My day job has kept me very busy lately, but there are three short points I would like to make before Shabbat enters.
1. Israel’s hamas
Today’s Haaretz headline says it all: Israel Expropriates West Bank Land in Order to Legalize Settlement. How many similar headlines has Haaretz published in the last forty years?The system is simple. Settlers squat on Palestinian land. The settlement is considered to be an "outpost," illegal even by Israeli standards. Then the government confiscates the land on which the settlement sits in order to retroactively legalize the settlement. In Hebrew that is called, le-taher et ha-sheretz, to purify a reptile that is inherently impure. It doesn't work in halakha, Jewish law; it doesn't work it in real life. We sin against the Palestinians, and we lie to ourselves.
That is what we call in Hebrew hamas, the Biblical word for theft and oppression. Israel has ruled the West Bank by force, through theft and oppression. Of course, the thief doesn't agree that it is theft, but it is indeed our hamas.
It is morally and legally indefensible. And as a religious Jew, I believe that Providence will in the end deal justly with the perpetrators and the victims of that hamas. But the Lord helps those who help themselves. It's up to us to begin.
2. If you are a two-stater, this piece by Akiva Eldar is a must read
Akiva Eldar is one of the last serious two-staters in Israel, a believer in the Geneva Initiative. Of course, I have written here many times that the Geneva Initiative does not give the Palestinians a real state. But no matter; Eldar is convinced that this is the way to go.
So when Eldar -- and not Jerry Haber or Ali Abunhimah -- lashes out at Dennis Ross and the fake peace process, you two-staters should read it here...and weep.
If I had one wish, it would be that every so-called liberal Zionist, from Jeremy Ben Ami to Alan Dershowitz and all the people in between, read Eldar's obituary for Oslo.
I take that back -- I will be happy if only Tom Friedman reads it.
2. The Must-Read Article of the Week: Adam Shatz on the Palestinians in the LRB
Finally, the best take on the Palestinians in June 2011 -- including the various groups within Palestine, but not so much those outside Palestine -- is provided by Adam Shatz in a long article in the current London Review of Books here. Some may take objection to some points, but the article is a must-read.
I was particularly interested in the claim that West Bank Palestinians are more inclined to see Israelis as temporary invaders, like the Crusaders, than they were during they were in the halcyon Oslo days -- primarily because they are isolated entirely from Israelis. It seems that the "Iron Wall" actually makes Arabs less likely to accept Israel's existence. Is anybody surprised by that?
Who should read this article? Anybody who thinks Palestinian society is monolithic, that things are getting better for the Palestinians on the West Bank, and who see Fayyad and Fayyadism as the hopeful wave of the future.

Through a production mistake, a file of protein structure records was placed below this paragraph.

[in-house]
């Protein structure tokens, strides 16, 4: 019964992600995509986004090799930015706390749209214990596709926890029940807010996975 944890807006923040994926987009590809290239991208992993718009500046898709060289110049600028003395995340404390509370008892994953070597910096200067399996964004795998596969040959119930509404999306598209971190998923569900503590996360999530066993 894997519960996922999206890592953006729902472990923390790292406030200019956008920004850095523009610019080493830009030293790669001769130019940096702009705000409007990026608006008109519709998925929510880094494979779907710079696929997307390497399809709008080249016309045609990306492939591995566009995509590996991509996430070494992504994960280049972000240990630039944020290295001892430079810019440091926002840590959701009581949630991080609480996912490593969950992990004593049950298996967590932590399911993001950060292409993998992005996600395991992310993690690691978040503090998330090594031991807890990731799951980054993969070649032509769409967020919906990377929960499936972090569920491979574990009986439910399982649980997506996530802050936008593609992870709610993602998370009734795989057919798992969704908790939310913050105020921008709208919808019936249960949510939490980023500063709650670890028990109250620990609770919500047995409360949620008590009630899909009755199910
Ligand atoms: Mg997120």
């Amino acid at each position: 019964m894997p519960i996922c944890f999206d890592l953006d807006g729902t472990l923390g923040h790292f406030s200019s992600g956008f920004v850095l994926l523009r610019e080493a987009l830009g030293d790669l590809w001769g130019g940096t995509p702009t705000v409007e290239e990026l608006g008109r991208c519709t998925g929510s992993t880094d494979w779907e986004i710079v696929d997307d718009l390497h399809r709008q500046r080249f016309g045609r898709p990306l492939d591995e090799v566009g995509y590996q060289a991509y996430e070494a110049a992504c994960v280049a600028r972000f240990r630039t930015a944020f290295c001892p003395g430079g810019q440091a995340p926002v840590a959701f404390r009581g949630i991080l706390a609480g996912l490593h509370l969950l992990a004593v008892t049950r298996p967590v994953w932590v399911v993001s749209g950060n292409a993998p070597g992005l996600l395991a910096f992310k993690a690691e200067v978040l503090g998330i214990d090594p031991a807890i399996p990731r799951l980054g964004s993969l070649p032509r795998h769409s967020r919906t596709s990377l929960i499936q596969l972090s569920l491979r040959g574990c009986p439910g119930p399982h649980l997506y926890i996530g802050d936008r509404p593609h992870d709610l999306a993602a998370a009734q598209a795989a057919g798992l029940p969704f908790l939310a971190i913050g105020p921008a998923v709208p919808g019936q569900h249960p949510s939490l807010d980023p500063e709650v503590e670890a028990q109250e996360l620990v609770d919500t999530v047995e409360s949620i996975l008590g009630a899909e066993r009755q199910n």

In other words, self-deluded Zionists.
1. The institutionalization of land-taking originates in very gradual transitions of the status of title that enable every subsequent party in the transition to accurately state "I/we acquired title legally".
But, the whole sequence adds up to forced taking, but never at any individual phase.
It like in math (a+b)+(1-b)+(c-1)+(3-c). Within very separated parentheses, the results are distinct, but they still simply add up to a+3.
2. Eldar is still warning, not yet advocating, as Phil Weiss inaccurately headlined. There is no "obituary for Oslo" as the two-state approach remains the only rational political definition as the communities hold radically different bases of self-identification and cannot bridge the animosity that is continually agitated for by far left, far right likud and hamas, and left/right.
When a civilist party (say that Burg proposed) realizes 30% in an election, you might be able to say that the national view is not the prevailing one.
3. Shatz describes his interpretation/observation of the Palestinian, Arab, Muslim world as unaccepting of Israel (not just of policies).
Although stated as observation, it is an observation of a chasm (but without a possible bridge), rather than any description of how to build a bridge.
The "land for peace" delusion is an extremely persistent delusion of Oslo Psychosis. The western powers tried "land for peace" when Hitler was offered Sudetenland. History shows the results of that "land for peace" deal. During the entire Cold War, the U.S. did not offer the Soviet Union land such as Florida, New York or Texas in return for peace. Why not? After 9/11, the U.S. did not offer Bin Laden a state such as California or Illinois in return for peace. Why not? Why do Israelis like Haber and Eldar keep buying into the "land for peace" delusion? Our leadership seems to be the only one in the world that actually believes such delusions. Every other country offers one deal...peace for peace.
"The western powers tried "land for peace" when Hitler was offered Sudetenland."
Perhaps Hamas is as strong as Hitler was in the 1930s and, in that case, it hardly matters to Israel whether they make a land-for-peace deal or not.
Most careful readers of the balance of powers, however, doubt (to put it mildly) that Hamas, or all the Palestinians together, are able to match or over-match Israel's military.
Kelso's remark about land-for-peace was just dumb.
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